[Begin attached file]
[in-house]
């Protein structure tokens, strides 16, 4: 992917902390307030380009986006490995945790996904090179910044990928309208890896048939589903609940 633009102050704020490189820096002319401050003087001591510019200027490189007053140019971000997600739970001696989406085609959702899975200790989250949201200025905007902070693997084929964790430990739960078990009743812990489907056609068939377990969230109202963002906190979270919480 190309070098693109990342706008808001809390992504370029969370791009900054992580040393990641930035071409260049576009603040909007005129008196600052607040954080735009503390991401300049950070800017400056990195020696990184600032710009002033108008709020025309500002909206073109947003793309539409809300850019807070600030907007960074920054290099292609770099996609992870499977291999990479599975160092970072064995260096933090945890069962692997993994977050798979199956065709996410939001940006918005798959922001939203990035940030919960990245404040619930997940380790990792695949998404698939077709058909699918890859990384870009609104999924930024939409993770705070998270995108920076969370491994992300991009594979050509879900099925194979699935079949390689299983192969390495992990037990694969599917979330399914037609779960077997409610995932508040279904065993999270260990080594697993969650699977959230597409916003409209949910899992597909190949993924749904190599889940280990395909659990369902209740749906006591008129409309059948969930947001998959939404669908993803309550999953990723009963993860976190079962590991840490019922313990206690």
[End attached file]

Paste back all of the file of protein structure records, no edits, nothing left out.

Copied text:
[in-house]
């Protein structure tokens, strides 16, 4: 992917902390307030380009986006490995945790996904090179910044990928309208890896048939589903609940 633009102050704020490189820096002319401050003087001591510019200027490189007053140019971000997600739970001696989406085609959702899975200790989250949201200025905007902070693997084929964790430990739960078990009743812990489907056609068939377990969230109202963002906190979270919480 190309070098693109990342706008808001809390992504370029969370791009900054992580040393990641930035071409260049576009603040909007005129008196600052607040954080735009503390991401300049950070800017400056990195020696990184600032710009002033108008709020025309500002909206073109947003793309539409809300850019807070600030907007960074920054290099292609770099996609992870499977291999990479599975160092970072064995260096933090945890069962692997993994977050798979199956065709996410939001940006918005798959922001939203990035940030919960990245404040619930997940380790990792695949998404698939077709058909699918890859990384870009609104999924930024939409993770705070998270995108920076969370491994992300991009594979050509879900099925194979699935079949390689299983192969390495992990037990694969599917979330399914037609779960077997409610995932508040279904065993999270260990080594697993969650699977959230597409916003409209949910899992597909190949993924749904190599889940280990395909659990369902209740749906006591008129409309059948969930947001998959939404669908993803309550999953990723009963993860976190079962590991840490019922313990206690």